While I still made lists, I began to release my expectations and instead supported my mother-in-law’s priorities and preferences, allowing her to do the work only she could do, in the ways she knew how. 

Our life experiences, wounds and dreams shape how we show up. Just as the Psalmist reminds us that God knows us intimately, being in touch with our own needs and desires, and tending to those, is the greatest gift we can give our communities.

God, open my eyes to what is mine to do, and tenderly teach me to release the things that are the work for others. Amen.


We hope this brings you some comfort and joy! You can spread the joy by liking, commenting and sharing this post with others. Be sure to subscribe and never miss a post.


Some Comfort and Joy was developed as a devotional resource that follows the rhythms and seasons of the liturgical year from an Anabaptist-Mennonite perspective.

From Surviving to Thriving Introduction

“I’ve heard that the key to aging well is to have a daughter living nearby.”, a colleague commented when he heard my parents were moving next door to me.  I think the words were shared with the sentiment of how good it will, hopefully, be for my parents to be living next door as they age.  And he was acknowledging the gift of care that we can offer each other as families.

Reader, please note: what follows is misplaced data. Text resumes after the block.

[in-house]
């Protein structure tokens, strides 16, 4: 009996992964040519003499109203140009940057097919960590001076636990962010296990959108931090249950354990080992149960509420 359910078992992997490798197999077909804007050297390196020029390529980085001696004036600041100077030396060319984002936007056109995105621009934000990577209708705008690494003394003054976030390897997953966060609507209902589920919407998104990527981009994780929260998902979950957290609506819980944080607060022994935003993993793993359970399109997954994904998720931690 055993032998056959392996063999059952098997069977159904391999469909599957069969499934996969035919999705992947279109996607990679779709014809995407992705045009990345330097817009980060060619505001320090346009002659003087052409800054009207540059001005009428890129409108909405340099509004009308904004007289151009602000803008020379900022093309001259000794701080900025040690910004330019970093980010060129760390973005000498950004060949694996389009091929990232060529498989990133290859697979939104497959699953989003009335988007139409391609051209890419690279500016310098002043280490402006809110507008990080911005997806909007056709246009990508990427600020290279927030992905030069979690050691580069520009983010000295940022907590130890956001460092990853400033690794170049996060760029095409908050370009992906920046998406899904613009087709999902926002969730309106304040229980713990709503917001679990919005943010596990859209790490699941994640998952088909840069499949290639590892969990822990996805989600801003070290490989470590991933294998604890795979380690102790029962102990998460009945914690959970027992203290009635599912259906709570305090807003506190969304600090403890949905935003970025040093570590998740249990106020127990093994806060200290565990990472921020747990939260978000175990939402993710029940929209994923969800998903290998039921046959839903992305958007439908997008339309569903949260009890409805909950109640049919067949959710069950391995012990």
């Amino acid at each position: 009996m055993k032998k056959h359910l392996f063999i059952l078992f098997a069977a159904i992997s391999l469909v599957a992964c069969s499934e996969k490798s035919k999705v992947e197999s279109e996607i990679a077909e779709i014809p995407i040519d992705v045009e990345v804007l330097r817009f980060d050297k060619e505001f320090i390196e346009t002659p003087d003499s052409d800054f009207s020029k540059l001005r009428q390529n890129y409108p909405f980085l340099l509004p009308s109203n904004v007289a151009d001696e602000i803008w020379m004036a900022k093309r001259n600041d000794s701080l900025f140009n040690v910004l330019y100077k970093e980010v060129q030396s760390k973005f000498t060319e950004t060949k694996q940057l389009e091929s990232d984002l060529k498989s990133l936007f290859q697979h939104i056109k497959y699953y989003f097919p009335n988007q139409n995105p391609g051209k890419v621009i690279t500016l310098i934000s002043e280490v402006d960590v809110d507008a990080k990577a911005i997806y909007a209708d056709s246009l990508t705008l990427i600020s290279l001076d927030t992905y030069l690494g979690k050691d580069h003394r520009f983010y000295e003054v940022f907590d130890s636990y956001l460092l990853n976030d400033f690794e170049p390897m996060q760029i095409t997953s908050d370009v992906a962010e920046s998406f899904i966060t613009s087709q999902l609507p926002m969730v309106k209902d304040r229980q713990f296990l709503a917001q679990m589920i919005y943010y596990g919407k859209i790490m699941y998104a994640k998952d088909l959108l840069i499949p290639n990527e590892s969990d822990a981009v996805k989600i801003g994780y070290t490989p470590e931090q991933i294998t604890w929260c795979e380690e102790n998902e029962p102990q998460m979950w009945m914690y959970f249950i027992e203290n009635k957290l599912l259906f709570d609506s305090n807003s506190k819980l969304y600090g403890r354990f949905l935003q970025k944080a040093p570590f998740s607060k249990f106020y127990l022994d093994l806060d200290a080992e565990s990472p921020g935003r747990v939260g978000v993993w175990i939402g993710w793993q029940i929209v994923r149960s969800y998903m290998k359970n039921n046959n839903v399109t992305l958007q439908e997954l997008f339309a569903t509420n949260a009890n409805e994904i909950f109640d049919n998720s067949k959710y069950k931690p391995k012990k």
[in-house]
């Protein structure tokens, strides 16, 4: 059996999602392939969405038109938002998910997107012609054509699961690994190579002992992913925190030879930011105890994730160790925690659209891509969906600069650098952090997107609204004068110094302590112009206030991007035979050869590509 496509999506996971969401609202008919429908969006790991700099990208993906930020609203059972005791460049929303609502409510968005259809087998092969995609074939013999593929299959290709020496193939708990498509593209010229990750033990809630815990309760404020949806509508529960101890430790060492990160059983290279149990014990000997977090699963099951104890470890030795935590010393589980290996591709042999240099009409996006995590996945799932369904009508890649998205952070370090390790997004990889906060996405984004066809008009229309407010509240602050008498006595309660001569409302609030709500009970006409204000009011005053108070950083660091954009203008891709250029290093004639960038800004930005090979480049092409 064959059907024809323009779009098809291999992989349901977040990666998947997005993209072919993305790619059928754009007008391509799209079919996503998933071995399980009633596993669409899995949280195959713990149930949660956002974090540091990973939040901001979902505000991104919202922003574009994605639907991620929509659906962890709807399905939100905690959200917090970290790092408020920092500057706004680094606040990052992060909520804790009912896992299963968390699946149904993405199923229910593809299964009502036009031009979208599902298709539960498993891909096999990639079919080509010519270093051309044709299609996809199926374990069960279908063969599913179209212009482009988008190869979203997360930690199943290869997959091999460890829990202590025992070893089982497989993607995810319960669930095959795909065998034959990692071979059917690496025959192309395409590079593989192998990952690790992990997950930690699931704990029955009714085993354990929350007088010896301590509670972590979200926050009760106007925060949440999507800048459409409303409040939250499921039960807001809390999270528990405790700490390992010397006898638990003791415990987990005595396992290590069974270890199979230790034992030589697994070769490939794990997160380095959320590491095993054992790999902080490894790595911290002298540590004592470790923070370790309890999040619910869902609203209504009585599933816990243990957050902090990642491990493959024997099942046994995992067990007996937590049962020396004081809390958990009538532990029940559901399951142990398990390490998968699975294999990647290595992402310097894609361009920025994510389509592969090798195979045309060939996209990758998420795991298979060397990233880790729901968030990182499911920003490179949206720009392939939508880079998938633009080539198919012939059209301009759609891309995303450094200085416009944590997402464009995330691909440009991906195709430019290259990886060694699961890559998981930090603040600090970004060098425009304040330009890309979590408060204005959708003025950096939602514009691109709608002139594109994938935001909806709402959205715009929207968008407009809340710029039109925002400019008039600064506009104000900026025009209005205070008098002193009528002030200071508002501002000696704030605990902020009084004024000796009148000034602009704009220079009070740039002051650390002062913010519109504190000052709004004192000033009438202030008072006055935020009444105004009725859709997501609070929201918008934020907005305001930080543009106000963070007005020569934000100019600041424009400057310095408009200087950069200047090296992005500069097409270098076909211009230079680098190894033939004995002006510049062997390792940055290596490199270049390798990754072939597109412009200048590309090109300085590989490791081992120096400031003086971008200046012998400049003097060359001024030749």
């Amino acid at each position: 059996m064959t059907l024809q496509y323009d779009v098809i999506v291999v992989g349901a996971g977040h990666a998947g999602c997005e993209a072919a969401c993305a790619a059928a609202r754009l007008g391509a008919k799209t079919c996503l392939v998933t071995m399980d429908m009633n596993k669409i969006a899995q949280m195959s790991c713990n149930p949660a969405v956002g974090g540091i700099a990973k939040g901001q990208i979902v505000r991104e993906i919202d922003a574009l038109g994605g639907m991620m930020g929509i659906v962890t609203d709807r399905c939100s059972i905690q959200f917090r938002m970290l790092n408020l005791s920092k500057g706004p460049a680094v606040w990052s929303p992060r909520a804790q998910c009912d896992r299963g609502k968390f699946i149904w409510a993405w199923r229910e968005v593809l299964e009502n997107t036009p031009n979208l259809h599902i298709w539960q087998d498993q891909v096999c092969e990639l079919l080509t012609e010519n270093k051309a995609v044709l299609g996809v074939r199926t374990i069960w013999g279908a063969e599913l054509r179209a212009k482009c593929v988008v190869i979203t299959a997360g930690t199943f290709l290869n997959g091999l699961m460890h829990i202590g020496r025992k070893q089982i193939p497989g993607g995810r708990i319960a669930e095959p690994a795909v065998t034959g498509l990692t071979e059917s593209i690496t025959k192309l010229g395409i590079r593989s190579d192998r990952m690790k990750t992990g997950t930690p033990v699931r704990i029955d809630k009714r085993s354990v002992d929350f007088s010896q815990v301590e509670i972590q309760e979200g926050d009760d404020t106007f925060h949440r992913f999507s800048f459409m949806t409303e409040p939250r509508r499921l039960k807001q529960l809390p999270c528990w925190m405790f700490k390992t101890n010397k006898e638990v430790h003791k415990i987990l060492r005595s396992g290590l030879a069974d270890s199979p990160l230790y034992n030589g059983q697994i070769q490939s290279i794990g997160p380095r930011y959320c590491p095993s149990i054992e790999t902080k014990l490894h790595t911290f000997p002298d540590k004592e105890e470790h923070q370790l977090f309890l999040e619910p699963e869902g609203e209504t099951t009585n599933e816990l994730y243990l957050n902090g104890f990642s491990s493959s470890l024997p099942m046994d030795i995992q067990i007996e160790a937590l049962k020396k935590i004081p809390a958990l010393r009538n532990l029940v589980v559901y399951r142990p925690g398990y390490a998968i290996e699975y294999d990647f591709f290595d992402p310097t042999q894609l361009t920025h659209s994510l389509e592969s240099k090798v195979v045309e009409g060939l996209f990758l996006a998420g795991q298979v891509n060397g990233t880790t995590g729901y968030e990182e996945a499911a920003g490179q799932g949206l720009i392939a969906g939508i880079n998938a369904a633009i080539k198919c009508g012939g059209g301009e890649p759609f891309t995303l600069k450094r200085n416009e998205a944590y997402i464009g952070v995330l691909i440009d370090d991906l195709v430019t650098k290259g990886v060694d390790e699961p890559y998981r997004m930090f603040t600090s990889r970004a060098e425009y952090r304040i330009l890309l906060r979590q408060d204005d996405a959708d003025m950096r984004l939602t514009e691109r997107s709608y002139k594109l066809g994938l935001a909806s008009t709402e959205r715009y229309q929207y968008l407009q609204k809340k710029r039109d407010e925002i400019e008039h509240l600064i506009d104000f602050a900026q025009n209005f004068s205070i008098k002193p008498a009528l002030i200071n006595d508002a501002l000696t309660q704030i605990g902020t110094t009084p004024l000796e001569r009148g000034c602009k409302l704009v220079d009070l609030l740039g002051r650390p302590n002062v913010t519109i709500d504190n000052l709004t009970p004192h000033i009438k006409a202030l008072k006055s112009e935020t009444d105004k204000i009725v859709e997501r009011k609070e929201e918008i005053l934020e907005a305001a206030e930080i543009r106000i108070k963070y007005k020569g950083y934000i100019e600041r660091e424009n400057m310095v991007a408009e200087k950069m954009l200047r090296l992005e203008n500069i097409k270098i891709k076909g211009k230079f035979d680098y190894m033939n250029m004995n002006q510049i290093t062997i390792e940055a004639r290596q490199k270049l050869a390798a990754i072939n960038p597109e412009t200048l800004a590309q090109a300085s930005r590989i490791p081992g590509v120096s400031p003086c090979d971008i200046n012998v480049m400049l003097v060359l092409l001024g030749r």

I have to say though that the comment landed with a bit of weight on my shoulders.  Will I actually be able to make a difference in my parents’ aging process?  What if they don’t like living next door to me and my family?  These questions and other insecurities bubbled up as I pondered my friend’s observation on aging.

Similarly, in my career as an educator I have heard teachers with years of experience comment on how important the mother is in the happiness and success of their children.  “As long as they have a mother who is stable, they’ll be alright.  It’s the children who don’t . . .”.  I recently read a blog about mommy-guilt.  The pressure to perform isn’t always easy to shed when we arrive home or as we take care of loved ones.